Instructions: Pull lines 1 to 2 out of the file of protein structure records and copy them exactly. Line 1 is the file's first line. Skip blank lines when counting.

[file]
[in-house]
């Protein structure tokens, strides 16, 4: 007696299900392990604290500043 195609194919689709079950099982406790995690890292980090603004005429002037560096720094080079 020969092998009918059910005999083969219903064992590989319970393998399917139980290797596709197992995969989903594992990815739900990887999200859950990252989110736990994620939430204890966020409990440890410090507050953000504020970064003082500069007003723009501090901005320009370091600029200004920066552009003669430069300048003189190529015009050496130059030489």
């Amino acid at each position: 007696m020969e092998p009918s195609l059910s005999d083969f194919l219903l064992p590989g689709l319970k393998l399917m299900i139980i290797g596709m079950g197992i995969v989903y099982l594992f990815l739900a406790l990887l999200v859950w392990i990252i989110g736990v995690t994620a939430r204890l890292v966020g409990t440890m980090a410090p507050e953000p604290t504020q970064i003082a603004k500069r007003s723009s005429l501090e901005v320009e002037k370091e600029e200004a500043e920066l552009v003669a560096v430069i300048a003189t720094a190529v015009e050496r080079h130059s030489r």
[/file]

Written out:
[in-house]
């Protein structure tokens, strides 16, 4: 007696299900392990604290500043 195609194919689709079950099982406790995690890292980090603004005429002037560096720094080079 020969092998009918059910005999083969219903064992590989319970393998399917139980290797596709197992995969989903594992990815739900990887999200859950990252989110736990994620939430204890966020409990440890410090507050953000504020970064003082500069007003723009501090901005320009370091600029200004920066552009003669430069300048003189190529015009050496130059030489």